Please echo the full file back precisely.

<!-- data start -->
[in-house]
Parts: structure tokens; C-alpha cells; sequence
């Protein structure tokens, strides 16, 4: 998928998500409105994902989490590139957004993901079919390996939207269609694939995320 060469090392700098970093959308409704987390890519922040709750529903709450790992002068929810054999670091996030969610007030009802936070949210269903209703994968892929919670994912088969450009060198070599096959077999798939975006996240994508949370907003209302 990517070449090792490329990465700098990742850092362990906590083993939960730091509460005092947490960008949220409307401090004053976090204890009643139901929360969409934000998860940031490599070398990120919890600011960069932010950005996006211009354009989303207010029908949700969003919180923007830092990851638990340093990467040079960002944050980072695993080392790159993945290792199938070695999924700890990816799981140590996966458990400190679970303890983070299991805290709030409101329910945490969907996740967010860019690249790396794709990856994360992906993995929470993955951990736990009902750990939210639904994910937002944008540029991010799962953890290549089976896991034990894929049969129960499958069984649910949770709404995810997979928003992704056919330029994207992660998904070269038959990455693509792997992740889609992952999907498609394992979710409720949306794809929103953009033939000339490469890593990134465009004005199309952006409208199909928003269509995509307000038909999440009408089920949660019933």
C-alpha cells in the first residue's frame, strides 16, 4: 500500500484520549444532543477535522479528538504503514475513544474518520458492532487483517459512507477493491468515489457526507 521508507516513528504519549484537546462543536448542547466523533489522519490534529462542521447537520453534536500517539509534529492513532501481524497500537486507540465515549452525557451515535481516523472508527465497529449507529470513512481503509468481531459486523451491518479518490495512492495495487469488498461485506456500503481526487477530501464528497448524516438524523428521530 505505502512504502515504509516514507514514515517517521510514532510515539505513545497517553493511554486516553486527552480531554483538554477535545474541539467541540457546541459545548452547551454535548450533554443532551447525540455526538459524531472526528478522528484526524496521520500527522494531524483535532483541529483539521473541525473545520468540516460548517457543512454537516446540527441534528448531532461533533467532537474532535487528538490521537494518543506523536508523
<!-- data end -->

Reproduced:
[in-house]
Parts: structure tokens; C-alpha cells; sequence
């Protein structure tokens, strides 16, 4: 998928998500409105994902989490590139957004993901079919390996939207269609694939995320 060469090392700098970093959308409704987390890519922040709750529903709450790992002068929810054999670091996030969610007030009802936070949210269903209703994968892929919670994912088969450009060198070599096959077999798939975006996240994508949370907003209302 990517070449090792490329990465700098990742850092362990906590083993939960730091509460005092947490960008949220409307401090004053976090204890009643139901929360969409934000998860940031490599070398990120919890600011960069932010950005996006211009354009989303207010029908949700969003919180923007830092990851638990340093990467040079960002944050980072695993080392790159993945290792199938070695999924700890990816799981140590996966458990400190679970303890983070299991805290709030409101329910945490969907996740967010860019690249790396794709990856994360992906993995929470993955951990736990009902750990939210639904994910937002944008540029991010799962953890290549089976896991034990894929049969129960499958069984649910949770709404995810997979928003992704056919330029994207992660998904070269038959990455693509792997992740889609992952999907498609394992979710409720949306794809929103953009033939000339490469890593990134465009004005199309952006409208199909928003269509995509307000038909999440009408089920949660019933």
C-alpha cells in the first residue's frame, strides 16, 4: 500500500484520549444532543477535522479528538504503514475513544474518520458492532487483517459512507477493491468515489457526507 521508507516513528504519549484537546462543536448542547466523533489522519490534529462542521447537520453534536500517539509534529492513532501481524497500537486507540465515549452525557451515535481516523472508527465497529449507529470513512481503509468481531459486523451491518479518490495512492495495487469488498461485506456500503481526487477530501464528497448524516438524523428521530 505505502512504502515504509516514507514514515517517521510514532510515539505513545497517553493511554486516553486527552480531554483538554477535545474541539467541540457546541459545548452547551454535548450533554443532551447525540455526538459524531472526528478522528484526524496521520500527522494531524483535532483541529483539521473541525473545520468540516460548517457543512454537516446540527441534528448531532461533533467532537474532535487528538490521537494518543506523536508523